Do cats catch a cold?

Bethany from San Diego asked us:

Hello CatPet.Club team!

I wanted to ask Sakura Davis or Claudine Sievert if cats can catch colds? Can humans transfer colds to cats? Do outdoor cats have bigger chances to catch a cold?

_
Bethany

Can cats get colds?

Yes, cats can catch a cold and have similar symptoms as us humans. Cat cold symptoms are sneezing, nasal congestion/discharge, and lethargy. Cat colds are usually diagnosed as an Upper Respiratory Infection (URI) and usually caused by one or more viral and bacterial agents. The most common viruses that cause URI in cats include Feline Calicivirus (FCV) and Feline Herpes Virus Type 1 (FVR) and the most common bacteria is Chlamydophila felis. 

Other than the nasal discharge and sneezing, cats with a URI can present other symptoms such as swollen lymph nodes, conjunctivitis, ulcers in the mouth, discharge from eyes, anorexia, etc. A URI in cats can last anywhere between a week to a month. If the URI is not too severe, your cat will recover on her own, however, if the symptoms seem to prolong or worsen, it is recommended to seek veterinary attention. Also, with FVR (herpesvirus), all cats become chronic carriers of the disease. The virus will have flare-ups throughout their life usually caused by stress.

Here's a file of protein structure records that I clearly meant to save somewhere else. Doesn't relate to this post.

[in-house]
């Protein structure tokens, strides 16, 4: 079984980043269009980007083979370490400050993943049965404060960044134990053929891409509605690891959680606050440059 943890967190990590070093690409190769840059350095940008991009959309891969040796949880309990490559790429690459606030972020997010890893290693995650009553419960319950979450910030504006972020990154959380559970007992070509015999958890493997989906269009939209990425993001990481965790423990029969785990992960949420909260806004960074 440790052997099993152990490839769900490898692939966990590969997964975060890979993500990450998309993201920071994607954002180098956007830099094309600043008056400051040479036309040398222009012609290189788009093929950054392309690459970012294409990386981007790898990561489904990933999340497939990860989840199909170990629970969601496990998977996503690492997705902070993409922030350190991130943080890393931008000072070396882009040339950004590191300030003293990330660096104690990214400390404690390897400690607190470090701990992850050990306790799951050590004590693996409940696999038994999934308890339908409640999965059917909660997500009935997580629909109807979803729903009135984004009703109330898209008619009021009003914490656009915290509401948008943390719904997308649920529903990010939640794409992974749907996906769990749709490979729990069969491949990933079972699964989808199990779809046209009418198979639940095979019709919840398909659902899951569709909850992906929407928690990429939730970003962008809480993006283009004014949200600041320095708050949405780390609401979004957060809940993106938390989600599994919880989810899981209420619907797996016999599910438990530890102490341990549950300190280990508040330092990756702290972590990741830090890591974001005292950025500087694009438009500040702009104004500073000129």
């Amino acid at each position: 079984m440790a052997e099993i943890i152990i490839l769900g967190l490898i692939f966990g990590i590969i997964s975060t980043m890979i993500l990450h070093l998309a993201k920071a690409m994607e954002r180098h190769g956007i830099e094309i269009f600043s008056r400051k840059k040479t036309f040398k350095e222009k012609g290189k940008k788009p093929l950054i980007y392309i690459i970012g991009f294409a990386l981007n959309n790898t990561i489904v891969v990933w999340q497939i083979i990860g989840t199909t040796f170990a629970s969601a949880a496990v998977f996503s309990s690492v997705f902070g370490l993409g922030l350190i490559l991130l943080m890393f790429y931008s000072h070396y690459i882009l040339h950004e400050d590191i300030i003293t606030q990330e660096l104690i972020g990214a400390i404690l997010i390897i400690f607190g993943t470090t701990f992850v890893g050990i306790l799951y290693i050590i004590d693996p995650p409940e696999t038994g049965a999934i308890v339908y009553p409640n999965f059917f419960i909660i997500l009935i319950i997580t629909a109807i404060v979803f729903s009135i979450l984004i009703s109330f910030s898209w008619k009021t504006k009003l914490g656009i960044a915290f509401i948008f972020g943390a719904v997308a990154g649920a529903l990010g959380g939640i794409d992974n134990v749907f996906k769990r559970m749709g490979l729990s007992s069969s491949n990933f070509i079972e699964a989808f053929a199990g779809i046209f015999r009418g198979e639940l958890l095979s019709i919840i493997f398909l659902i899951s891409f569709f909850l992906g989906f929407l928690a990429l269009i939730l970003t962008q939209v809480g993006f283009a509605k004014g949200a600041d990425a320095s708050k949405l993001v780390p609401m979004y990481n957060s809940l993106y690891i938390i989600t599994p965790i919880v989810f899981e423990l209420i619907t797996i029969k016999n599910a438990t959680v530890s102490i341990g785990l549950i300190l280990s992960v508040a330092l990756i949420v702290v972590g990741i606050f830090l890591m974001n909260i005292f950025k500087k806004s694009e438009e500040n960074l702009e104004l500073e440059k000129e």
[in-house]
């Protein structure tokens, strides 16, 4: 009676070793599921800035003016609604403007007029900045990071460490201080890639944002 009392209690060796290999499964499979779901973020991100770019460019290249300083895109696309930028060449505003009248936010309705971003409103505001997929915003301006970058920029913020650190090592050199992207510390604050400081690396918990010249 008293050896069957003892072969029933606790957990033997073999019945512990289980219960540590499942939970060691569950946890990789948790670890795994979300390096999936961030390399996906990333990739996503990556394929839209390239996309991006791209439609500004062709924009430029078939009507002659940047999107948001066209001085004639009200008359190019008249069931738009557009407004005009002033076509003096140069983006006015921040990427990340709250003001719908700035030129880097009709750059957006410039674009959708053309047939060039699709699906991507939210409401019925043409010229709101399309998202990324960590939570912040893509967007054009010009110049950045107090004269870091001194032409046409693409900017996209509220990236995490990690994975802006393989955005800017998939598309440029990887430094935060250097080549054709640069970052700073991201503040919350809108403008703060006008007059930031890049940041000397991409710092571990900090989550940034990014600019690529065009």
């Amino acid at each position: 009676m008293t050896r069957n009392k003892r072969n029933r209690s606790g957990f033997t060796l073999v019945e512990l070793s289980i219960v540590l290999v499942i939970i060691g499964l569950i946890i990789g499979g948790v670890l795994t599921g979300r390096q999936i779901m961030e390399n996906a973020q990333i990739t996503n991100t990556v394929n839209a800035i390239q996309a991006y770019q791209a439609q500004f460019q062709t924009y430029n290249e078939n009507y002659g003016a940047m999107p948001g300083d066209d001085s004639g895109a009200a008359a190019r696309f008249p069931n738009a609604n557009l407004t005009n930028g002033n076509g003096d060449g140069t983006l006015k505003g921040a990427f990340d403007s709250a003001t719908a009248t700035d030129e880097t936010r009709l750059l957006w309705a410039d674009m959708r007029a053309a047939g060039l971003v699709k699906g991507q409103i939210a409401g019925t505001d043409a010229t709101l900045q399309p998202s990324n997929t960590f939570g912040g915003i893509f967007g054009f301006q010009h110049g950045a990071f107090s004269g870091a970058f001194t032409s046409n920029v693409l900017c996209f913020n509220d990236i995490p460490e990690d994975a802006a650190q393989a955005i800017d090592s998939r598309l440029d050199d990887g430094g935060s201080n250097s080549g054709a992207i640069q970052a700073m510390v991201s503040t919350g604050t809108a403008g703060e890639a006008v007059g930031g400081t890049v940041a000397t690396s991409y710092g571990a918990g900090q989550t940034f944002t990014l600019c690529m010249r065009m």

Can cats catch them from humans?

Cats cannot catch a cold from humans or dogs however, they can catch it from other cats. An URI is highly contagious and is spread through saliva, nasal and eye discharge. A cat can be infected if they share a litter box, toy, food bowl, or a kennel with an infected cat. They can also get infected by being boarded at a kennel sharing common air space with an infected cat. 

Are outdoor cats more susceptible to colds than indoor cats?

Yes, outdoor cats are more susceptible than indoor cats as they have more chances of being in contact with cats that have a URI. To prevent some of these bacterial and viral infections that cause the URI, you can vaccinate your cat regularly. The main vaccine to get is the core vaccine, FVRCP which would protect your cat from feline viral Rhinotracheitis (also known as herpes virus), Calicivirus, and Panleukopenia. This will help you make sure you will never say to your vet “my cat has a cold”.

Have your own question?

Submit your own question about proper cat nutrition, behavior, or training and a veterinarian will give you an answer during the next 24 hours.

Leave a Reply

Your email address will not be published. Required fields are marked *